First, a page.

Beyond Preferences and Routines
Luke 10:1-11, 16-20
Fourth Sunday after Pentecost
Analysis by Ben Williams
1After this the Lord appointed seventy others and sent them on ahead of him in pairs to every town and place where he himself intended to go. 2He said to them, “The harvest is plentiful, but the laborers are few; therefore ask the Lord of the harvest to send out laborers into his harvest. 3Go on your way. See, I am sending you out like lambs into the midst of wolves. 4Carry no purse, no bag, no sandals; and greet no one on the road. 5Whatever house you enter, first say, ‘Peace to this house!’ 6And if anyone is there who shares in peace, your peace will rest on that person; but if not, it will return to you. 7Remain in the same house, eating and drinking whatever they provide, for the laborer deserves to be paid. Do not move about from house to house. 8Whenever you enter a town and its people welcome you, eat what is set before you; 9cure the sick who are there, and say to them, ‘The kingdom of God has come near to you.’ 10But whenever you enter a town and they do not welcome you, go out into its streets and say, 11‘Even the dust of your town that clings to our feet, we wipe off in protest against you. Yet know this: the kingdom of God has come near.’”
16“Whoever listens to you listens to me, and whoever rejects you rejects me, and whoever rejects me rejects the one who sent me.” 17The seventy returned with joy, saying, “Lord, in your name even the demons submit to us!” 18He said to them, “I watched Satan fall from heaven like a flash of lightning. 19See, I have given you authority to tread on snakes and scorpions, and over all the power of the enemy; and nothing will hurt you. 20Nevertheless, do not rejoice at this, that the spirits submit to you, but rejoice that your names are written in heaven.”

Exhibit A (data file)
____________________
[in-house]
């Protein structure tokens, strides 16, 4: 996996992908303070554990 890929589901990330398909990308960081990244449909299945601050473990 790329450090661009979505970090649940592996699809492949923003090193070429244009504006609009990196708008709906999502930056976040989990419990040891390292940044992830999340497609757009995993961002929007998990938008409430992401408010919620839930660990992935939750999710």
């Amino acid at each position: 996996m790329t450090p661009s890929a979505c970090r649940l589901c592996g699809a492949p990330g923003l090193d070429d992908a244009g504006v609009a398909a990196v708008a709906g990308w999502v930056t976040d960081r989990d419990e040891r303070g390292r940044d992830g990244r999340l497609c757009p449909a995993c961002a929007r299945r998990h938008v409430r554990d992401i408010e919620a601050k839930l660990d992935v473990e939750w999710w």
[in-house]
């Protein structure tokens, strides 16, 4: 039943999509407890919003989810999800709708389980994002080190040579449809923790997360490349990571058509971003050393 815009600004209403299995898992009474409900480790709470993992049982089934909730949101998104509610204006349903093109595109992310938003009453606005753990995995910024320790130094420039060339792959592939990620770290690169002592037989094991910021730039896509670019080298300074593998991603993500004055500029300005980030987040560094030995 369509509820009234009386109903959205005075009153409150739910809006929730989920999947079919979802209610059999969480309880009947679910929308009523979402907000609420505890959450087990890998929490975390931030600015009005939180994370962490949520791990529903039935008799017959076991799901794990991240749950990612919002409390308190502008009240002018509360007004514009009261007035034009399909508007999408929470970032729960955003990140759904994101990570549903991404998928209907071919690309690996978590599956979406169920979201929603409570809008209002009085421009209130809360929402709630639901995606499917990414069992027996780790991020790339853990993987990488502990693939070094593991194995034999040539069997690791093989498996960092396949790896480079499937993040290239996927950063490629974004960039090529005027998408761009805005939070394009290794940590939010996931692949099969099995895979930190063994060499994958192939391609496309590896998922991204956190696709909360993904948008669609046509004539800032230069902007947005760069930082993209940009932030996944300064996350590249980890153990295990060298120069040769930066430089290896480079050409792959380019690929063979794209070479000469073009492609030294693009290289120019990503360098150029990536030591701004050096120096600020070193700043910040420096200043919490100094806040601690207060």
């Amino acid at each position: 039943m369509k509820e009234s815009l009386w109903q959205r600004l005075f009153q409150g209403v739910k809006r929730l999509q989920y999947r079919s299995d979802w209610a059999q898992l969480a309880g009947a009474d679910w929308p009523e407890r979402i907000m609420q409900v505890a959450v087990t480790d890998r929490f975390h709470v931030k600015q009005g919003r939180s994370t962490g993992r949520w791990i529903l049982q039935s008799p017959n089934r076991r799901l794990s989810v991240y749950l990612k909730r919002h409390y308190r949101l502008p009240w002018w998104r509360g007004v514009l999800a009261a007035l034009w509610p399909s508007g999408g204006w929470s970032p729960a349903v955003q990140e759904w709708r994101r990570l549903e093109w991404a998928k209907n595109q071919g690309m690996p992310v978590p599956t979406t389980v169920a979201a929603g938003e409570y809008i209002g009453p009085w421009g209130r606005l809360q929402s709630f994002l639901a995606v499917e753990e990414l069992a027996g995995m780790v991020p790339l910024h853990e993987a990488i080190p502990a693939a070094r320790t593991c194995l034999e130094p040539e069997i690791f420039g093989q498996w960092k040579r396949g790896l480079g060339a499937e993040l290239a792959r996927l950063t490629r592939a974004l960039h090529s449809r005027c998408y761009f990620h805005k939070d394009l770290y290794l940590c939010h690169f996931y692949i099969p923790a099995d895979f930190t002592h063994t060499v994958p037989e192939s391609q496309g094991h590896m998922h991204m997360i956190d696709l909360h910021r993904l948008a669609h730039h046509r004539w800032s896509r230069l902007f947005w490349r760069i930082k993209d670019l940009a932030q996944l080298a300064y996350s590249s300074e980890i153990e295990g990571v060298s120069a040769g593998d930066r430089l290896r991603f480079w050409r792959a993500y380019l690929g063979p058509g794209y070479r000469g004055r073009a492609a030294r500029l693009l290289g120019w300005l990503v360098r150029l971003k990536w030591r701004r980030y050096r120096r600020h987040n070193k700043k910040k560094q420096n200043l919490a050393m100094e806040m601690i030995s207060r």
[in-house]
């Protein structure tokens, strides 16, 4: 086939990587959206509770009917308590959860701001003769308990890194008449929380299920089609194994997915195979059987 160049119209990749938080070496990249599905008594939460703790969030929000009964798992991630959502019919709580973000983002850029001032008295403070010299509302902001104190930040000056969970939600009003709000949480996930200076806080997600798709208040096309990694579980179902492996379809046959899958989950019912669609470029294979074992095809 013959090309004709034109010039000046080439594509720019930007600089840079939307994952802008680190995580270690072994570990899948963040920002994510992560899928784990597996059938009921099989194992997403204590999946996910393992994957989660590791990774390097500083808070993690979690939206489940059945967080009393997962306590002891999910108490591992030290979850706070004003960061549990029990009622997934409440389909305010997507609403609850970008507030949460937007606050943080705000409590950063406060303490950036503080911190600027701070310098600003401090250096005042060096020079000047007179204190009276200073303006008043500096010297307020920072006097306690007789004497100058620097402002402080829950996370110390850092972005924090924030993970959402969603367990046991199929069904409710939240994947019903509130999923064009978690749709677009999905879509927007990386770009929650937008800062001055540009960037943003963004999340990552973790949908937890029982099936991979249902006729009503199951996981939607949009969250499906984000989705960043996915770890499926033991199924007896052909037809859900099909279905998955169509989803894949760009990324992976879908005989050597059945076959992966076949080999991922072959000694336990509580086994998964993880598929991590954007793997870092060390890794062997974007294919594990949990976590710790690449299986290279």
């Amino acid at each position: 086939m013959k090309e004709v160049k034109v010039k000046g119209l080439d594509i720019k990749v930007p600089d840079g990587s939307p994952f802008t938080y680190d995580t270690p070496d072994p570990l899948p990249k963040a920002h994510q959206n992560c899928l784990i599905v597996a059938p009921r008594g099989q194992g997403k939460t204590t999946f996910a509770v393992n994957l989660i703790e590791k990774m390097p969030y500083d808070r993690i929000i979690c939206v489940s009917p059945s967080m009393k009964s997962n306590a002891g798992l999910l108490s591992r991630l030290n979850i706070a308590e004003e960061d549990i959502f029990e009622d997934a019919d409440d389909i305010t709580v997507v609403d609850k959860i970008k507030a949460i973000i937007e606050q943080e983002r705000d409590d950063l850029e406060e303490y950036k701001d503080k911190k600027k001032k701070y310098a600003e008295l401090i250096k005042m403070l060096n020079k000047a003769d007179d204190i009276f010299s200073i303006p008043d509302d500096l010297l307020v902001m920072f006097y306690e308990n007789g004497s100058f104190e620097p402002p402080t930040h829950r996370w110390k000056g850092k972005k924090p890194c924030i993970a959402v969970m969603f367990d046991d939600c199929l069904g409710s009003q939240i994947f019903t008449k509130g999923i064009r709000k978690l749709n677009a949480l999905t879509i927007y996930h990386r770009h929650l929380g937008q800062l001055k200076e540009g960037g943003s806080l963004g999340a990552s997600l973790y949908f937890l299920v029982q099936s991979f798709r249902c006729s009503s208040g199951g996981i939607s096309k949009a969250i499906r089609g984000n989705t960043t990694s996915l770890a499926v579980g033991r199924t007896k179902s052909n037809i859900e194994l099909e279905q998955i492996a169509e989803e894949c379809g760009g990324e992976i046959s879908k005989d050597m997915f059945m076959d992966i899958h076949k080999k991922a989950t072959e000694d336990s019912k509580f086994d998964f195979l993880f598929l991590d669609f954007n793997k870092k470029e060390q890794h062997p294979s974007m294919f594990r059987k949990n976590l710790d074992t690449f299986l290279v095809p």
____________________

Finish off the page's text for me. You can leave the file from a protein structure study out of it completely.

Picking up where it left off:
We are called to take a seat at the table that has already been set, learn to eat what is set before us, and dig in!
DIAGNOSIS: A Consumer Hospitality
Step 1: Initial Diagnosis (External Problem): Poor Table Manners
Grounding: “Remain in the same house… Do not move about from house to house” (v. 7) When Jesus sends the seventy out, he expects them to be welcomed and rejected. The ministry of the “sent ones” is dependent on the hospitality of others, not their preferences. Regardless of ability, status, or identity (9:46-56) those sent by Jesus are to be humble guests, not choosy consumers.
Tracking: Being hosted can expose the toddler willfulness in even the most mature adult. After all, getting precisely what is desired is the water in which consumer-oriented societies swim. Don’t like your neighbors? Buy a new home in a different neighborhood. Don’t care for one particular neighbor? Fences make for great neighbors, especially large privacy fences. Even in the church, folks can “shop around” for a community that suits their preferences. But, when being hosted, the self-preferential heart is hindered and our true fear, love, and trust is exposed.
Step 3: Final Diagnosis (Eternal Problem): Rejecting Our Host
Grounding: “…whoever rejects me rejects the one who sent me” (v. 16). Hospitality is the relationship between host and guest. It is a relational ecology that often pre-dates the guest’s arrival. If such an ecology is unhospitable because of the actions of the host, then the “sent ones” are to shake the dust off their feet and move on. But what if the “sent ones” reject the hospitality of their welcoming host? Would they not also be rejecting the hospitality of Christ?